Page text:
Una charla de Philip Howard para TED
Philip K. Howard (born 1948), is an American lawyer and writer. Based in New York, Howard is a noted commentator on the effects of modern law and bureaucracy on human behavior and the workings of society. He is the Founder and Chair of Common Good, a nonpartisan, nonprofit legal reform coalition which is proposing a broad overhaul of American law and government.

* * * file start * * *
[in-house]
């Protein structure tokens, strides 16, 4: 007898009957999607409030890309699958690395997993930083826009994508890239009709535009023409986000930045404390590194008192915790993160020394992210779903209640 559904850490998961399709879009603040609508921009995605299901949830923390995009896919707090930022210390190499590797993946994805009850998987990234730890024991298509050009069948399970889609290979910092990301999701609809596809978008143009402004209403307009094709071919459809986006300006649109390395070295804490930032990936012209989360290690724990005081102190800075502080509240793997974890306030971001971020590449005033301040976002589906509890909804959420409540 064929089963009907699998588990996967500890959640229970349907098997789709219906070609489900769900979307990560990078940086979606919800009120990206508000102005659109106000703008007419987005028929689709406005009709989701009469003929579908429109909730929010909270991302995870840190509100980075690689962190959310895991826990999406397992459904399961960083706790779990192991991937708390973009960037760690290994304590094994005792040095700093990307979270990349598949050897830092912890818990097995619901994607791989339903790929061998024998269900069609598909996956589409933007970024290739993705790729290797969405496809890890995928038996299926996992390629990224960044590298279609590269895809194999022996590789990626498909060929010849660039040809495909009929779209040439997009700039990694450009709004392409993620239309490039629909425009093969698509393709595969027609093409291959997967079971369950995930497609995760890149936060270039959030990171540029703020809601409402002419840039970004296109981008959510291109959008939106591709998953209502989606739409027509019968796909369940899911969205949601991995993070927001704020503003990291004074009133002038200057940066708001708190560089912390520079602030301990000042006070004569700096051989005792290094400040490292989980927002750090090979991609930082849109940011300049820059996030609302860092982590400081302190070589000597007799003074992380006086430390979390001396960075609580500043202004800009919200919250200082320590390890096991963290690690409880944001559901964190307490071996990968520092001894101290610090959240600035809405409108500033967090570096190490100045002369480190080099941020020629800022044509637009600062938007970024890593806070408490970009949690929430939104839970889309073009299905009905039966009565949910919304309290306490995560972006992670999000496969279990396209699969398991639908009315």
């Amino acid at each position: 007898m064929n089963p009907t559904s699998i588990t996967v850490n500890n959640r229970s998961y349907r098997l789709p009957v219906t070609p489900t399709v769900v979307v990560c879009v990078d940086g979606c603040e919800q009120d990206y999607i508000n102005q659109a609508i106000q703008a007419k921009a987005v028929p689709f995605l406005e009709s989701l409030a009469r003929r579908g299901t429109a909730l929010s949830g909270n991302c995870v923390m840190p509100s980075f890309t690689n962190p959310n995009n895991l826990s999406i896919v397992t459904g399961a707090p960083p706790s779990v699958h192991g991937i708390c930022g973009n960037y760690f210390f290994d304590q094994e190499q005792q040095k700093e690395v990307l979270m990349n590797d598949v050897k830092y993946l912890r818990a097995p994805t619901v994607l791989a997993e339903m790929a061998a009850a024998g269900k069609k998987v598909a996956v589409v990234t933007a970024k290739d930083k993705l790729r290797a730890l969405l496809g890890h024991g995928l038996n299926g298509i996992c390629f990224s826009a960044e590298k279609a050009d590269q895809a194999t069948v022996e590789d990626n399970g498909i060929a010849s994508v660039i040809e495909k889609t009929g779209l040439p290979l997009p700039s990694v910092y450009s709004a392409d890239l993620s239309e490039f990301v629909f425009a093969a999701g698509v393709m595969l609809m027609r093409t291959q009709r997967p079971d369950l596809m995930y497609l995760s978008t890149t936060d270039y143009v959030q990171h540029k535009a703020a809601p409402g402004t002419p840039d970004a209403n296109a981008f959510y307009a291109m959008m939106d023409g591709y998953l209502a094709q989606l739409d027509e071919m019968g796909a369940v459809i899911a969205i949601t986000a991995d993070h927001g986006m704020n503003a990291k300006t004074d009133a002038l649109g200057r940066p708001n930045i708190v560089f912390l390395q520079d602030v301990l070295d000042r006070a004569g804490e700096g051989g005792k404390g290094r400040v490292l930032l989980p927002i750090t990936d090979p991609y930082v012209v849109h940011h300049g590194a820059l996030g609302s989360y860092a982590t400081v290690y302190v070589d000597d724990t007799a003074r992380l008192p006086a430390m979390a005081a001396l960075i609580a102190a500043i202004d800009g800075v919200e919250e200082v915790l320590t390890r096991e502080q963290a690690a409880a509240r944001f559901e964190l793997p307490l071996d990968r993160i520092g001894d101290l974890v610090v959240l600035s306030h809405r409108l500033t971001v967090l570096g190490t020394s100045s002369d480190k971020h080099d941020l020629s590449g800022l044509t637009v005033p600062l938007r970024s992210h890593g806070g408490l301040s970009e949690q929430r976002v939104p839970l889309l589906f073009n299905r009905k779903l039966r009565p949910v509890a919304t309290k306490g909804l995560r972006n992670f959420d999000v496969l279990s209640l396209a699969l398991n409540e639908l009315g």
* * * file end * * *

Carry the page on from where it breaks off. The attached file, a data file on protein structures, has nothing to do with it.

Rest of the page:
Howard is the author of The Death of Common Sense (1995), a bestseller which chronicles how overly detailed law has similar effects as central planning; The Collapse of the Common Good (2002), which describes how fear of litigation corrodes daily interaction; and Life Without Lawyers (2009), which proposes rebuilding reliable legal boundaries to define an open field of freedom where people are free to focus on accomplishing their goals, not protecting themselves from legal interference. Howard is a periodic contributor to the op-ed pages of the New York Times, The Washington Post, and the Wall Street Journal, and serves as a correspondent for The Atlantic.com. He also regularly speaks at universities, judicial conferences, think tanks, and other conferences, and has testified before both houses of the U.S. Congress.